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A Practical Philosophy for the Life Sciences
A Practical Philosophy for the Life Sciences
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Wim J. van der Steen - Author
SUNY series in Philosophy and Biology
Price: $95.00 
Hardcover - 208 pages
Release Date: July 1993
ISBN10: 0-7914-1615-1
ISBN13: 978-0-7914-1615-0

Price: $32.95 
Paperback - 208 pages
Release Date: July 1993
ISBN10: 0-7914-1616-X
ISBN13: 978-0-7914-1616-7

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Summary Read First Chapter image missing

This book integrates philosophy of biology and philosophy of medicine with the purpose of making philosophy practical for students and scientists. It contains many exercises and examples from live science. Much attention is given to the translation of scientific reasoning into the language of philosophy. The author shows that philosophical models can be used to evaluate science, if the limitations of the models are recognized so they can be applied in the proper context. On the other hand, some philosophical views of science need to be corrected by science.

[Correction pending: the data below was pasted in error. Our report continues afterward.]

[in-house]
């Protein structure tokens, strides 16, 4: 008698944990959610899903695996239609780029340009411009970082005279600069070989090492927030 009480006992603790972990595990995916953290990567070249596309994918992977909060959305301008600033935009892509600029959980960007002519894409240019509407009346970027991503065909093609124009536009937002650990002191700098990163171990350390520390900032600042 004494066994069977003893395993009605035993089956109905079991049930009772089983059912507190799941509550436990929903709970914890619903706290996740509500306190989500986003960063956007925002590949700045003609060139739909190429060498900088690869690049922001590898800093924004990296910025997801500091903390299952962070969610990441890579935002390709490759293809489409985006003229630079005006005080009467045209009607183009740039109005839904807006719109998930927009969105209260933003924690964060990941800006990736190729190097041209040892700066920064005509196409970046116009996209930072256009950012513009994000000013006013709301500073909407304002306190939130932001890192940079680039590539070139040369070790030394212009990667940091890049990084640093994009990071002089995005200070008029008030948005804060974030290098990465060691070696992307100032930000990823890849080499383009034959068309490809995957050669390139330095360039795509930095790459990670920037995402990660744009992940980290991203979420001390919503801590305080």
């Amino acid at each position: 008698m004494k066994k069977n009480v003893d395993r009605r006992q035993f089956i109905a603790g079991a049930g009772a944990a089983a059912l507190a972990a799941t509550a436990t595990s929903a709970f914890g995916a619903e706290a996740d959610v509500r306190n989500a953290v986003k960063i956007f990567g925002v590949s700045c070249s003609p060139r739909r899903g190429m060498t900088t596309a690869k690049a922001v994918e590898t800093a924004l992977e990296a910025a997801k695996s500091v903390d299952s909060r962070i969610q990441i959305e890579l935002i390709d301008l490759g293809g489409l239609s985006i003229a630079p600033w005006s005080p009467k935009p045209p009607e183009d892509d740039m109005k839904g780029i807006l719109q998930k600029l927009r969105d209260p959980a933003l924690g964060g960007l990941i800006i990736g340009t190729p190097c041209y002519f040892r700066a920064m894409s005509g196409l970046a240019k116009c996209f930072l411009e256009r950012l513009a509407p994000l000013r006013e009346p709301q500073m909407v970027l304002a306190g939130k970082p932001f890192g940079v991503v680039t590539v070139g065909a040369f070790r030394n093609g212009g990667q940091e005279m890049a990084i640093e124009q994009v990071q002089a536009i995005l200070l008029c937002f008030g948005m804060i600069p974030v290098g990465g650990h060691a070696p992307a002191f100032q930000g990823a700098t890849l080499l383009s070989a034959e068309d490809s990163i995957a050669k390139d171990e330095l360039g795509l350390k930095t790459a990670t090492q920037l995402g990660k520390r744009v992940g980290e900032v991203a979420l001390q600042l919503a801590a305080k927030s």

The book puts philosophy and science in a broader perspective. It integrates practical philosophy and ethics in applications to live science and uncovers limitations of current ethical theory.

Wim J. Van Der Steen is Professor of Philosophy of Biology at the Free University in Amsterdam.

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Table of Contents



1. Introduction

2. Concepts

2.1. The Logical and The Empirical
2.2. Definitions
2.3. Empirical Reference, Operationality and Coherence
2.4. Concepts and Classifications
2.5. Hard Cases
2.6. Afterthoughts

3. Arguments and Fallacies

3.1. Deduction and Induction
3.2. Evaluating Arguments
3.3. Fallacies
3.4. More on Induction
3.5. Afterthoughts

4. Elements of Formal Logic

4.1. Propositional Logic
4.2. Predicate Logic
4.3. Inductive Logic
4.4. Asides on Causation
4.5. Afterthoughts
Appendix to Chapter 4

5. Scientific Research: An Overview

6. Hypotheses

6.1. Evaluating Hypotheses
6.2. Testability and The Process of Testing
6.3. Alternative Hypotheses
6.4. Controlled Experimentation

7. Laws and Theories

7.1. Preliminaries
7.2. Generality
7.3. Coherence
7.4. Concepts Revisited
7.5. Afterthoughts

8. Explanation

8.1. Explanations as Arguments
8.2. Causation, Prediction and Alternative Explanations
8.3. Special Cases
8.4. Afterthoughts

9. Facts and Values

9.1. Preliminaries
9.2. Distinguishing Facts and Values
9.3. Analysing Arguments: The Use of Methodology
9.4. Deplorable Gaps
9.5. Bias: Miscellaneous Examples
Appendix to Chapter 9

10. Disciplines and Dutch Dikes

Answers to Exercises




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